Get With The Plan: August 14, 2011

81411Retirement is more than a decade old for Mike, 75, and Lynn, 74. They want to make sure their money will last.

“We want a comfortable retirement,” Mike says. “We are very conservative, as reflected in our investments.”

But they want to make sure those investments last as long as they do, or better.

Mike and Lynn, whose names have been changed, have $814,300 in IRAs, $3,000 in a brokerage account, $13,500 in checking and $3,000 in savings.

They live debt-free, and outside of their investments, Social Security is their only income.

The Star-Ledger asked Brian Kazanchy, a certified financial planner with RegentAtlantic Capital in Morristown, to help the couple plan for a long and financially stable retirement.

“As retirees, they want to make sure they do not outlive their assets, while at the same time maintain their current lifestyle,” Kazanchy says. “They also want to remain in their home and protect the assets that they own.”

Kazanchy looked at their retirement analysis, and said they have done a good job of paying off their mortgage and making sure they remain debt-free during their life as retirees.

He ran some different scenarios to see how long their money would last.

The first assumed Mike and Lynn would continue to spend $75,000 a year after taxes, as they are today, with expenses rising at an inflation rate of 3 percent per year.

The results of this scenario are not favorable, Kazanchy says, so it’s probably a good idea they reached out to Get With The Plan.

Kazanchy projects there is a 56 percent chance that they will deplete their assets by the time Joanne reaches the age of 90.

“The primary drivers of these unfavorable results are the couples’ after-tax spending level coupled with a portfolio that is allocated to 90 percent fixed income and 10 percent equity portfolio,” he says.

If Mike and Lynn adjust their asset allocation to a 60 percent fixed income and 40 percent equity portfolio, the chance that they run out of assets by the time Lynn turns 90 decreases from 56 percent to 22 percent.

“This adjustment shows the positive impact on a portfolio’s return that increased equity exposure provides,” he says.

The second scenario assumes the couple reduce spending by $5,000 a year to $70,000.

These results are more favorable than the first scenario. Kazanchy says there’s a 93 percent chance they won’t run out of money by Lynn’s age 90.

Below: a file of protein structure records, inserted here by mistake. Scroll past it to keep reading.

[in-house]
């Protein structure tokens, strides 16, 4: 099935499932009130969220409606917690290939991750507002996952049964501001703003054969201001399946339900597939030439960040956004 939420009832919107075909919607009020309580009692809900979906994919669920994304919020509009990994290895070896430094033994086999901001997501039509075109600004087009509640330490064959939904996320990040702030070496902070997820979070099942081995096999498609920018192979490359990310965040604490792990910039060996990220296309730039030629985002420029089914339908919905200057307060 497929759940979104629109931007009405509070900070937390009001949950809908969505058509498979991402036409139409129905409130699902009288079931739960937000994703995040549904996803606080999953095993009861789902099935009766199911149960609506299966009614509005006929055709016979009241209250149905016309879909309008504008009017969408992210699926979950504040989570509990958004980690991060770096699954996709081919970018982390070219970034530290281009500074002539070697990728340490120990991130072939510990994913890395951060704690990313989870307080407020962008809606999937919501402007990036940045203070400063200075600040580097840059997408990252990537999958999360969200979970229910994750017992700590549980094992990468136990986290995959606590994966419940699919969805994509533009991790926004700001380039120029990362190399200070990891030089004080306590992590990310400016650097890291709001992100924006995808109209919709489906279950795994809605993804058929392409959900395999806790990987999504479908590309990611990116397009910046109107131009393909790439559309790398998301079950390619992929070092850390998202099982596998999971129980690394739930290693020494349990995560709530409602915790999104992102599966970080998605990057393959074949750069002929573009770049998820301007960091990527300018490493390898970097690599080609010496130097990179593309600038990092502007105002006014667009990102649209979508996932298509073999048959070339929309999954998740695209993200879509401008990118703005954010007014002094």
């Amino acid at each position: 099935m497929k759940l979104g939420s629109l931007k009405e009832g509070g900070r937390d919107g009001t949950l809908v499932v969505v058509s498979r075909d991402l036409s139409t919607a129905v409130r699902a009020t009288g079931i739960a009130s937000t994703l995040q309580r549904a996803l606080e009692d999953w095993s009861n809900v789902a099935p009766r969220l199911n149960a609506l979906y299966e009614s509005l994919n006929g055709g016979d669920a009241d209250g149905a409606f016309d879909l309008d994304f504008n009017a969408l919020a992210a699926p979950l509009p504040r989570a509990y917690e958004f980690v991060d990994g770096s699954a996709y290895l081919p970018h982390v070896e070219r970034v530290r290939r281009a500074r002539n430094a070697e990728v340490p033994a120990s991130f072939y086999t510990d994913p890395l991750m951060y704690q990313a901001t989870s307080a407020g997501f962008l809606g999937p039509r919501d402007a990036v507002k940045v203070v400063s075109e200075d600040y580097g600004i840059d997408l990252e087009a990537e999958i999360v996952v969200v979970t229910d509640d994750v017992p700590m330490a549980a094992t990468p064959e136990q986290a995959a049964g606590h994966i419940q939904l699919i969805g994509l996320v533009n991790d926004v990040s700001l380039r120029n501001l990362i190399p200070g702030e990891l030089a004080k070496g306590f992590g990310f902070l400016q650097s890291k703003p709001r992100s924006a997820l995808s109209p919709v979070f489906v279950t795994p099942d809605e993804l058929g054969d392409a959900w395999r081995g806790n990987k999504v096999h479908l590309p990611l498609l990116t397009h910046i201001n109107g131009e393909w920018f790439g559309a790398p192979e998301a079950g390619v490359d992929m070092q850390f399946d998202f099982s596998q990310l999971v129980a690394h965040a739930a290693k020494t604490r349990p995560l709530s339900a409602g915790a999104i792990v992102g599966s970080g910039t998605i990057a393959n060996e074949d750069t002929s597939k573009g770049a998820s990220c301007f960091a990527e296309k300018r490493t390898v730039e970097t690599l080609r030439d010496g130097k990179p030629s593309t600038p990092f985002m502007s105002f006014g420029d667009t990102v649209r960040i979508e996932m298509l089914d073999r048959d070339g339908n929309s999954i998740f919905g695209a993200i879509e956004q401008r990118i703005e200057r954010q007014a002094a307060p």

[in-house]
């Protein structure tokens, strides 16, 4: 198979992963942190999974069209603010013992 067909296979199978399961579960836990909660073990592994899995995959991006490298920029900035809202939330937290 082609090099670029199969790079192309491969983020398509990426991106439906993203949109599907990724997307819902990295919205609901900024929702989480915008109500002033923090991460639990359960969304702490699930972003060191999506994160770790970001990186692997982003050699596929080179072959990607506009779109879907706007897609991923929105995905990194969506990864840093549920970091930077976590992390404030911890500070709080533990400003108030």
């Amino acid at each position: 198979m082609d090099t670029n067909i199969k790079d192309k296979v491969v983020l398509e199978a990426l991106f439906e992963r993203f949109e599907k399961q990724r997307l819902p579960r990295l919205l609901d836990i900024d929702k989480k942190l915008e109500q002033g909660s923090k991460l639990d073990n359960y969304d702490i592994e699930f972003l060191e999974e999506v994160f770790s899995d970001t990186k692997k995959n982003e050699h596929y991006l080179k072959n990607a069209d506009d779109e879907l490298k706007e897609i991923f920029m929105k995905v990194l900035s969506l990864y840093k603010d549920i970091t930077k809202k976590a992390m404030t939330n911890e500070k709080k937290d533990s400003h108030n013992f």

“This projection is made with Mike and Lynn maintaining their current portfolio allocation,” Kazanchy says. “This shows the impact of a decrease in after-tax spending level in their long term financial success.

Looking at the couple’s investments, they have a 16-year time horizon when planning to Lynn’s age 90.

Kazanchy says if they have the risk tolerance to stick with their investment strategy through the inevitable ups and downs of the stock market, they should increase their allocation to equities beyond the current level of 8 percent.

“While the fixed-income market has gone through a tremendous 30-year bull market, interest rates are very low today,” he says. “The potential for rising interest rates and rising inflation is one of the biggest risks they face. Having a modest level of equity exposure, for example 25 to 40 percent of their portfolio, would provide them with better hedge against these risks.”

The primary risks that could derail their retirement include a lawsuit or a major medical issue, so Kazanchy recommends they take on some extra protection.

While a homeowner’s insurance policy and auto insurance policy provide liability protection, it is generally insufficient to cover what would be needed to settle a lawsuit, he says.

An umbrella liability policy can provide an extra layer of protection as well as added piece of mind.

These policies sit on top of other insurances, kicking in when other policies have reached their limits. Kazanchy recommends $3 million of coverage.

Next, medical. Kazanchy says while having sufficient medical insurance is important for people of all life positions, it is especially so for retirees, who usually have additional medical needs and costs compared to their younger days.

While Medicare provides coverage for some medical and health services, it doesn’t usually cover everything.

“It is important that retirees look into bridging the coverage gap with Medigap policies. Medigap policies are sold by private insurance companies and cover deductibles, co-insurance and prescription drugs,” he says. “These policies are automatically renewed
as long as the premium is paid.”

Mike and Lynn already have long-term care insurance, and they should review their coverage to make sure they are selecting the maximum amount of inflation adjustments to the policy benefit.

One more note: Many retirees ask about gifting assets either after their deaths or during their lifetimes.

Kazanchy says while an individual can gift up to $13,000 per year per recipient, free of gift taxes, the couple should not make any moves yet.

But Kazanchy recommends the couple wait before gifting.

“They need to focus on living within their means to ensure that their assets last,” he says.

“If gifting becomes more of a priority, they will need to strongly consider increasing the equity exposure in their portfolio and/or reducing other expenses.”

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